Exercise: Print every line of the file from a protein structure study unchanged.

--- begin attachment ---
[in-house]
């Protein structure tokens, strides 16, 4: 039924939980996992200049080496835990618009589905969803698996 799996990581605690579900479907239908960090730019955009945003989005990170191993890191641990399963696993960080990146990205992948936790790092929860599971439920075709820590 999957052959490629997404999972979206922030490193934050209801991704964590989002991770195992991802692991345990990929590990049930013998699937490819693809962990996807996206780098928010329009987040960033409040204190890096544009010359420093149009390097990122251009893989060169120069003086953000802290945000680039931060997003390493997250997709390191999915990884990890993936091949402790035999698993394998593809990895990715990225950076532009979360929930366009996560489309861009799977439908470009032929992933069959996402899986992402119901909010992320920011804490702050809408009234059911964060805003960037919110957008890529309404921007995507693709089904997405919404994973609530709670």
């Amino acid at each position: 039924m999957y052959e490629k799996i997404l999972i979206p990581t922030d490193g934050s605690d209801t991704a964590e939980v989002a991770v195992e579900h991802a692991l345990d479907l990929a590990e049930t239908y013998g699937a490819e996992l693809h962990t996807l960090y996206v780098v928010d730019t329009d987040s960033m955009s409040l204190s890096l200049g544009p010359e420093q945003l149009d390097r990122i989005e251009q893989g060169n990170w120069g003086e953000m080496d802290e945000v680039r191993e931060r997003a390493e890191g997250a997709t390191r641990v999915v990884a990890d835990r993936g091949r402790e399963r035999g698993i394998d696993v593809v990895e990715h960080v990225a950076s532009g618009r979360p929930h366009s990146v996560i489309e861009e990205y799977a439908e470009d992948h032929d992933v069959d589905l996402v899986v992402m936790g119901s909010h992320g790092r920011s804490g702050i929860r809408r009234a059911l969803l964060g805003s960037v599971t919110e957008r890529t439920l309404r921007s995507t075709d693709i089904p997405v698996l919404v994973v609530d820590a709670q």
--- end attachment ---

[in-house]
């Protein structure tokens, strides 16, 4: 039924939980996992200049080496835990618009589905969803698996 799996990581605690579900479907239908960090730019955009945003989005990170191993890191641990399963696993960080990146990205992948936790790092929860599971439920075709820590 999957052959490629997404999972979206922030490193934050209801991704964590989002991770195992991802692991345990990929590990049930013998699937490819693809962990996807996206780098928010329009987040960033409040204190890096544009010359420093149009390097990122251009893989060169120069003086953000802290945000680039931060997003390493997250997709390191999915990884990890993936091949402790035999698993394998593809990895990715990225950076532009979360929930366009996560489309861009799977439908470009032929992933069959996402899986992402119901909010992320920011804490702050809408009234059911964060805003960037919110957008890529309404921007995507693709089904997405919404994973609530709670």
């Amino acid at each position: 039924m999957y052959e490629k799996i997404l999972i979206p990581t922030d490193g934050s605690d209801t991704a964590e939980v989002a991770v195992e579900h991802a692991l345990d479907l990929a590990e049930t239908y013998g699937a490819e996992l693809h962990t996807l960090y996206v780098v928010d730019t329009d987040s960033m955009s409040l204190s890096l200049g544009p010359e420093q945003l149009d390097r990122i989005e251009q893989g060169n990170w120069g003086e953000m080496d802290e945000v680039r191993e931060r997003a390493e890191g997250a997709t390191r641990v999915v990884a990890d835990r993936g091949r402790e399963r035999g698993i394998d696993v593809v990895e990715h960080v990225a950076s532009g618009r979360p929930h366009s990146v996560i489309e861009e990205y799977a439908e470009d992948h032929d992933v069959d589905l996402v899986v992402m936790g119901s909010h992320g790092r920011s804490g702050i929860r809408r009234a059911l969803l964060g805003s960037v599971t919110e957008r890529t439920l309404r921007s995507t075709d693709i089904p997405v698996l919404v994973v609530d820590a709670q």